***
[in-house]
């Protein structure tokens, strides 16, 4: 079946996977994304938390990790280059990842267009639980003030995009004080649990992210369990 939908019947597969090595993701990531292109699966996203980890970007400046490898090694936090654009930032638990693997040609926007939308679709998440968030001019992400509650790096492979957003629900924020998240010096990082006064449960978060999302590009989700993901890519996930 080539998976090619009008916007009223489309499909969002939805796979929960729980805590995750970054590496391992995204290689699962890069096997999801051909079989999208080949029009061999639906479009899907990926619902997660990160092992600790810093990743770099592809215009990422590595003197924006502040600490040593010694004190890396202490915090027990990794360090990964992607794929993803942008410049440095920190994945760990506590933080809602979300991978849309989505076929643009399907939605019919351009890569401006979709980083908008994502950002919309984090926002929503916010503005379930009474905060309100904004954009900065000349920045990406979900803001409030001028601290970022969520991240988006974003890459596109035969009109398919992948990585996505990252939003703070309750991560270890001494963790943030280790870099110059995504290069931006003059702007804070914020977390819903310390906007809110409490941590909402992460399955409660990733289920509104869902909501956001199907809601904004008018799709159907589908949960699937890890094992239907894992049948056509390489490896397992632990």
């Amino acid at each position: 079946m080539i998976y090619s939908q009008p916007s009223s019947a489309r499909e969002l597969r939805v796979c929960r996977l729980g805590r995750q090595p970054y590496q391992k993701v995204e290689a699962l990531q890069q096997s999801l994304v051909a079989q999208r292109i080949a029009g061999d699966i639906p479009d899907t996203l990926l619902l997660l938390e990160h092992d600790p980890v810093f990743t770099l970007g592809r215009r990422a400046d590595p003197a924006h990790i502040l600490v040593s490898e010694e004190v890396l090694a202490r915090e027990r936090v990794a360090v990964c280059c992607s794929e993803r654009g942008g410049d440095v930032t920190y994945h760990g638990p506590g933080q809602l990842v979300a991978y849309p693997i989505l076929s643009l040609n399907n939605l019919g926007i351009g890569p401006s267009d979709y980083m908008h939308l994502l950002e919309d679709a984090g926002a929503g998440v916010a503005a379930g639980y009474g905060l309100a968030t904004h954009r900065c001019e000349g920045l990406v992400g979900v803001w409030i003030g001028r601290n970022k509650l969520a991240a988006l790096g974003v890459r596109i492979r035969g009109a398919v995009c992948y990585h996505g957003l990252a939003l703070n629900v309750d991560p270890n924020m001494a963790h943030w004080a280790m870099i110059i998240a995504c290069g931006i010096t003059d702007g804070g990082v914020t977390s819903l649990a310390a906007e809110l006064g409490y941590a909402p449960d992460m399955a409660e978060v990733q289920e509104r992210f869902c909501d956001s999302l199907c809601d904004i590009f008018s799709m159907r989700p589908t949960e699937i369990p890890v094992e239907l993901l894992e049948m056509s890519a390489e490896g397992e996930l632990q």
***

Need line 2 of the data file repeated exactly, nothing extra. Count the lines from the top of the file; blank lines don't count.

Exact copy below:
């Protein structure tokens, strides 16, 4: 079946996977994304938390990790280059990842267009639980003030995009004080649990992210369990 939908019947597969090595993701990531292109699966996203980890970007400046490898090694936090654009930032638990693997040609926007939308679709998440968030001019992400509650790096492979957003629900924020998240010096990082006064449960978060999302590009989700993901890519996930 080539998976090619009008916007009223489309499909969002939805796979929960729980805590995750970054590496391992995204290689699962890069096997999801051909079989999208080949029009061999639906479009899907990926619902997660990160092992600790810093990743770099592809215009990422590595003197924006502040600490040593010694004190890396202490915090027990990794360090990964992607794929993803942008410049440095920190994945760990506590933080809602979300991978849309989505076929643009399907939605019919351009890569401006979709980083908008994502950002919309984090926002929503916010503005379930009474905060309100904004954009900065000349920045990406979900803001409030001028601290970022969520991240988006974003890459596109035969009109398919992948990585996505990252939003703070309750991560270890001494963790943030280790870099110059995504290069931006003059702007804070914020977390819903310390906007809110409490941590909402992460399955409660990733289920509104869902909501956001199907809601904004008018799709159907589908949960699937890890094992239907894992049948056509390489490896397992632990």